Adding the chemotherapy drug carboplatin and the molecularly targeted drug veliparib to standard presurgery chemotherapy improves the outcome for women with triple-negative breast cancer, according to the first results from the I-SPY2 (Investigation of Serial Studies to Predict Your Therapeutic Response with Imaging and Molecular Analysis 2) trial presented at the 2013 San Antonio Breast Cancer Symposium held between December 10 and 14, 2013.
This combination was the first drug to complete testing in the I-SPY2 trial, which uses an adaptive design to determine which patients respond better to which therapies as the trial progresses. Patients in the trial are randomly assigned to standard neoadjuvant chemotherapy, including paclitaxel followed by anthracycline-based chemotherapy before surgery.
One in 4 participants in I-SPY2 is randomized to receive a novel agent. As the trial continues and researchers learn how different tumor subtypes respond to different novel agents, women are assigned to therapies that have a better chance of treating their specific tumor subtype, according to Hope Rugo, MD, director of the Breast Oncology Clinical Trials Program at the University of California at San Francisco Helen Diller Family Comprehensive Cancer Center.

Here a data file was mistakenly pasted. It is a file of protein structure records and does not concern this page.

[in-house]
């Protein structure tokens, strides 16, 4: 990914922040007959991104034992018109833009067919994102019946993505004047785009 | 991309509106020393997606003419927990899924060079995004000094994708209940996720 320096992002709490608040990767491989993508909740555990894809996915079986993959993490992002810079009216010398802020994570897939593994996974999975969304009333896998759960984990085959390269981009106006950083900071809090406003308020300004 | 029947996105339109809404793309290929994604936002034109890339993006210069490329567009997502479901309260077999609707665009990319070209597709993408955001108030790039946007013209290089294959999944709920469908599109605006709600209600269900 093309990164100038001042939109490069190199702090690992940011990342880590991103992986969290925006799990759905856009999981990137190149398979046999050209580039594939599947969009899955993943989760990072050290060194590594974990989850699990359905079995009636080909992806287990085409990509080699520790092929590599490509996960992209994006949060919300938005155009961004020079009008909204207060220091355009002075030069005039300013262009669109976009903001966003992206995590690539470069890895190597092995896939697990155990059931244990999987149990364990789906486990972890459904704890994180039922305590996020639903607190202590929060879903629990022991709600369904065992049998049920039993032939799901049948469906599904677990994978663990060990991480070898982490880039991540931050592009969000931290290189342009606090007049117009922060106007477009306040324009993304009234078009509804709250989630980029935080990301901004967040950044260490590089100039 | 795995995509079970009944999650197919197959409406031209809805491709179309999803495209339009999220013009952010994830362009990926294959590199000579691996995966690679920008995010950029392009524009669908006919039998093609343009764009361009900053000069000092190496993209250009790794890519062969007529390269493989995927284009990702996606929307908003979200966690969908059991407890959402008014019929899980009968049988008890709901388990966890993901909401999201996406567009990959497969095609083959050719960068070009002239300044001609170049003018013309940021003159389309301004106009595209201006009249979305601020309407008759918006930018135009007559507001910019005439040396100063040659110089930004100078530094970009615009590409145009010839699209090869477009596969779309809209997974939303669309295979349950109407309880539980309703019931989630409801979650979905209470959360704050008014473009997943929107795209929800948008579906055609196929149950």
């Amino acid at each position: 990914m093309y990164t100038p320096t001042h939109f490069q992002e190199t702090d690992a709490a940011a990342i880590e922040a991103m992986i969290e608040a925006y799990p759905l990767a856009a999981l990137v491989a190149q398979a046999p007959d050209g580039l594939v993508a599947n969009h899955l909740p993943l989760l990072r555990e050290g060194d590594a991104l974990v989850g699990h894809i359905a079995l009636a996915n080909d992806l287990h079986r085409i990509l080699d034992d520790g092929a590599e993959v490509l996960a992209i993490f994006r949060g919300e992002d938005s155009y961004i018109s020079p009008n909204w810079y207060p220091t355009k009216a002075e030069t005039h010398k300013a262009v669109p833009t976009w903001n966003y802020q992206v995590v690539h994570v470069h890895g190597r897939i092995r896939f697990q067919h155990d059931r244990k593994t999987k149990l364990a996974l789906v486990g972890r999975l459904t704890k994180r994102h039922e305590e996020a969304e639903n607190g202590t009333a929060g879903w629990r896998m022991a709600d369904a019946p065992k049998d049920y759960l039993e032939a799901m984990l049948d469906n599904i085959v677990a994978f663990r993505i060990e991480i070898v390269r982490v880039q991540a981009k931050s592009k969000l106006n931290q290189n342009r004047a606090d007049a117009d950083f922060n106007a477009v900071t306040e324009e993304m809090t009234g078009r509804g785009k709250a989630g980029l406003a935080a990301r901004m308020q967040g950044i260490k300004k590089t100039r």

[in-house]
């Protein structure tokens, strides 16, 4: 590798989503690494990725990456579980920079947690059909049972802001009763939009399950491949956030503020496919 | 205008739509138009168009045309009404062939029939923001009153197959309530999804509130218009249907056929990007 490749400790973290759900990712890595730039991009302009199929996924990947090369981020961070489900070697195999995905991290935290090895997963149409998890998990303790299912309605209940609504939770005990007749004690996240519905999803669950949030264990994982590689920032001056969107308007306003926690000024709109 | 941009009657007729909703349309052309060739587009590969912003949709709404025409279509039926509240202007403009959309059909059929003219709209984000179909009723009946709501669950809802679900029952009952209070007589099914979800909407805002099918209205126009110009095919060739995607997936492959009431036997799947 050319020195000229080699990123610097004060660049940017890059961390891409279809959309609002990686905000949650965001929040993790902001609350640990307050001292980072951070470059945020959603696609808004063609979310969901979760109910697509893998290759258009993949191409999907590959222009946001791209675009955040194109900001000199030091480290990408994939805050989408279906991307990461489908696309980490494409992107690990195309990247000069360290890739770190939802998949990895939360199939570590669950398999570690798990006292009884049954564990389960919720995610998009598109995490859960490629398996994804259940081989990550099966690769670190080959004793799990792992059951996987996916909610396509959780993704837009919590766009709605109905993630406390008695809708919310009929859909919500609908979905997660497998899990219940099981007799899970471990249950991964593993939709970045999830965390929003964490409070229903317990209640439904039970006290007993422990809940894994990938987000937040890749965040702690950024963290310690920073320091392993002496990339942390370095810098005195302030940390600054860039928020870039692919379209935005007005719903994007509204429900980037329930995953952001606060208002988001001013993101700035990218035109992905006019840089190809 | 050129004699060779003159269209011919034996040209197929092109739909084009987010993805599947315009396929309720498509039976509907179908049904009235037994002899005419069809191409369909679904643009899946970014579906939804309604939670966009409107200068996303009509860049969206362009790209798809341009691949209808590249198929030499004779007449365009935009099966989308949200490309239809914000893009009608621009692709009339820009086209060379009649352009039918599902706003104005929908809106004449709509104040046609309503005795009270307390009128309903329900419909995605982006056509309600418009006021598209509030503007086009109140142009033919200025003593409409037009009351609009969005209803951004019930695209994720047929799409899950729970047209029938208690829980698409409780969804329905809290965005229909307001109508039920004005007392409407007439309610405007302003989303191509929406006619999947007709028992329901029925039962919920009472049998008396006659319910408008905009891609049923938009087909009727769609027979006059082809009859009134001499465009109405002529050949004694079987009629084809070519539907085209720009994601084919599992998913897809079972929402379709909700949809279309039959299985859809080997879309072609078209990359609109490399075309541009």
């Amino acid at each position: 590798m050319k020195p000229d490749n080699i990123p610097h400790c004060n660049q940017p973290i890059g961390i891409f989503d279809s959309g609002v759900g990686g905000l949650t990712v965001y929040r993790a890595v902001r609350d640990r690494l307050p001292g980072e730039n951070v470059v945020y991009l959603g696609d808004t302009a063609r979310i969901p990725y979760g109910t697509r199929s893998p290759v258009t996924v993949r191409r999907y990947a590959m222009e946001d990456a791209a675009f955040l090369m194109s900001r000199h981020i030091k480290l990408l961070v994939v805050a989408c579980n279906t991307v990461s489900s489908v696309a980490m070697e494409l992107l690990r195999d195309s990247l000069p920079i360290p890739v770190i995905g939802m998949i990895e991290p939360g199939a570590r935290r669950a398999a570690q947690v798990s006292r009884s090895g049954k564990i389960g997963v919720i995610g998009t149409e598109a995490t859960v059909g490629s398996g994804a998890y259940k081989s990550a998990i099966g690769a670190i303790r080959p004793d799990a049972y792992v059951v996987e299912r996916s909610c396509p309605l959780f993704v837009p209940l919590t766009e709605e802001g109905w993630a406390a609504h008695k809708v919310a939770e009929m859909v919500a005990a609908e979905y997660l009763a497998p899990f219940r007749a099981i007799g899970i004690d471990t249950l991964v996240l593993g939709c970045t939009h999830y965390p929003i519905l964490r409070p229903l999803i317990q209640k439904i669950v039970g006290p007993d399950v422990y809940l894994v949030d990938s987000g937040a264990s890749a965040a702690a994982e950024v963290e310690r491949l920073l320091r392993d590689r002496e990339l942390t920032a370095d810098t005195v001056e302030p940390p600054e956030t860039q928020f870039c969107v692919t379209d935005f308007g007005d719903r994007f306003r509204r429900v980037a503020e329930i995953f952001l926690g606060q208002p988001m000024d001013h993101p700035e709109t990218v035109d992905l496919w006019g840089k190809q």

At the symposium, Dr. Rugo presented results from 1 of the 7 experimental treatment arms, demonstrating that patients with triple-negative breast cancer were significantly more likely to have a pathologic complete response if they received veliparib and carboplatin in combination with standard therapy than if they received standard (control) therapy alone. The results indicate that the combination is likely to be superior to the control regimen in a phase 3 trial, she says.
In the trial, 71 patients enrolled in I-SPY2 were randomly assigned to receive veliparib plus carboplatin in combination with paclitaxel. The estimated pathologic complete response rates for patients with triple-negative breast cancer were 52% for those receiving this combination followed by anthracycline-based chemotherapy and 26% for patients treated with control therapy. Based on these data, researchers calculate there is a 92% probability that this therapy would be statistically superior to standard therapy for patients with triple-negative breast cancer in a 300-patient, randomized, phase 3 clinical trial, based on pathologic complete response rates.
The adaptive trial design of I-SPY2 helps researchers to identify which patients can benefit from specific therapies, reduce trial size, accelerate drug development, and avoid overtreatment, Dr. Rugo says.
The I-SPY2 trial was launched in 2010 by The Biomarkers Consortium, a public-private biomedical research partnership managed by the Foundation of the NIH, which includes the US FDA, the NIH, and major pharmaceutical companies. It is now sponsored by QuantumLeap Healthcare Collaborative.